9.  Miracle of Mindfulness by Thich Nhat Hanh.  This book is quite old in fact, and I first read it in college before I began meditating.  Thich Nhat Hanh is an incredible writer and explains that mindfulness is secular and can deepen your awareness and your experience of the present.  That applies to mundane tasks, but can also improve your capacity to practice, audition, and perform.  WIth the abundance of flashy technology and distractions everywhere, this is a great reminder to pay attention to whatever it is you are doing.

10.  Yes, Please by Amy Poehler.  Let me preface this by saying that I might not have loved this if I did not get the audiobook, but I did, and it was terrific, especially the bits with Patrick Stewart.  Many of the anecdotes and stories in this book relate to music and the crazy journey of self reflection and hard work that leads to success.  She has a few poignant chapters on body image, as well as an excellent finale on how cellular phones will take over the world (and us).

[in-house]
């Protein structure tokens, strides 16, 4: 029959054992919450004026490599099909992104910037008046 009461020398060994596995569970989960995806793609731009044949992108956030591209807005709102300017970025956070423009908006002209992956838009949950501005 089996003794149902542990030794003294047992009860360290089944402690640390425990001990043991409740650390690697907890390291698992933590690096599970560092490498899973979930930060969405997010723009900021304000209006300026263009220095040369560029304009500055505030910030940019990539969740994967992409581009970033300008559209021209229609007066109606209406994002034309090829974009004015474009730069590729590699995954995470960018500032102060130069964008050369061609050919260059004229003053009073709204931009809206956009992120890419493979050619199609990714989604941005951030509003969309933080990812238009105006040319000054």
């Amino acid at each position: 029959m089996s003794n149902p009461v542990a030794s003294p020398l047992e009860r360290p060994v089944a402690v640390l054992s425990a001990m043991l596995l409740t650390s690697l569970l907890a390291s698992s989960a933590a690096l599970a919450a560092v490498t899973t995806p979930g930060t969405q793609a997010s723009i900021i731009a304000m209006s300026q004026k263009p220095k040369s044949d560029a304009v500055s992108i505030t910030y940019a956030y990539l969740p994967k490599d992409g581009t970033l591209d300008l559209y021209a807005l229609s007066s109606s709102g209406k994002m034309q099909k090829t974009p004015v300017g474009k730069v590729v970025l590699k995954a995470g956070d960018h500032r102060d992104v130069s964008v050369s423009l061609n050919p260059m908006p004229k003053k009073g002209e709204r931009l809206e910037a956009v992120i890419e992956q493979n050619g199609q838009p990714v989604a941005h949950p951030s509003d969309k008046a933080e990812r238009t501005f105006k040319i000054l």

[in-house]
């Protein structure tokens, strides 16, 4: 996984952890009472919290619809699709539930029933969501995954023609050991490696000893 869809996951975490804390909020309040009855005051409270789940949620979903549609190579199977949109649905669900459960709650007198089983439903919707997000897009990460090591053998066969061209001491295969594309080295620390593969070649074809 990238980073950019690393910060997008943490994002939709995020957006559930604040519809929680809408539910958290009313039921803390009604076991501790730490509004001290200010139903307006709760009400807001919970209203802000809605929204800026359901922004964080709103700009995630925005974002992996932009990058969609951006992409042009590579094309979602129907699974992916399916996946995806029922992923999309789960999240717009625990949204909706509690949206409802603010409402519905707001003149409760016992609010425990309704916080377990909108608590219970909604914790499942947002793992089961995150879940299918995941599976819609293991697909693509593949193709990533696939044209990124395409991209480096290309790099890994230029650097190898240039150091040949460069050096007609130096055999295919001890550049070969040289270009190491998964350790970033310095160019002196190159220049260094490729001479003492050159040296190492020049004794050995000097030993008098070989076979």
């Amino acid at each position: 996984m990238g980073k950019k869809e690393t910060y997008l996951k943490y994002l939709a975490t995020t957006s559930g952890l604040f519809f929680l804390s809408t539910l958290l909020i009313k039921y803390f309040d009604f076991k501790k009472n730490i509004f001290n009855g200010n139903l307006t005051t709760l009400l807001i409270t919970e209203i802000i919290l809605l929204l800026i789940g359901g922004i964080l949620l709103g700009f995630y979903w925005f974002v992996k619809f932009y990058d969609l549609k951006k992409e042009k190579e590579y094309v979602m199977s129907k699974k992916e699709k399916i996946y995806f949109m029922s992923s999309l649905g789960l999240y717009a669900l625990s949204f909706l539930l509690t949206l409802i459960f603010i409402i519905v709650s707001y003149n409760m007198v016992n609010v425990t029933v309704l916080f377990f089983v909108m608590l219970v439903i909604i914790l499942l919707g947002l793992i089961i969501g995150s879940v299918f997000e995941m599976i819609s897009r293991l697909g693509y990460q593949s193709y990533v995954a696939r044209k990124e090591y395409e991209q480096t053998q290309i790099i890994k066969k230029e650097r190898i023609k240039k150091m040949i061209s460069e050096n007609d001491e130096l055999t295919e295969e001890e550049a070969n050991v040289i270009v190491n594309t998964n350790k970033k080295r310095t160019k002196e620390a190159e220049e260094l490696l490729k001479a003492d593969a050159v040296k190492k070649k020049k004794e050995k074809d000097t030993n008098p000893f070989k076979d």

That's all I can think of for now, so let's hope 2015 is as fruitful in learning, reading, and listening!



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Blogroll: What I'm Reading on the Internet

Rather than paraphrase some of the more interesting articles about sitting and its dangers, I figured it'd be easier to just make a list of some of my favorites.


"Is Sitting Killing Me?" by Alice Park, Time Magazine.  This awesome article addresses "NEAT: non-exercise activity thermogenesis," AKA. all the movement you do which is NOT exercise.  Stairs, walking to work, standing desks...it's time to get more movement into your life, not necessarily more exercise.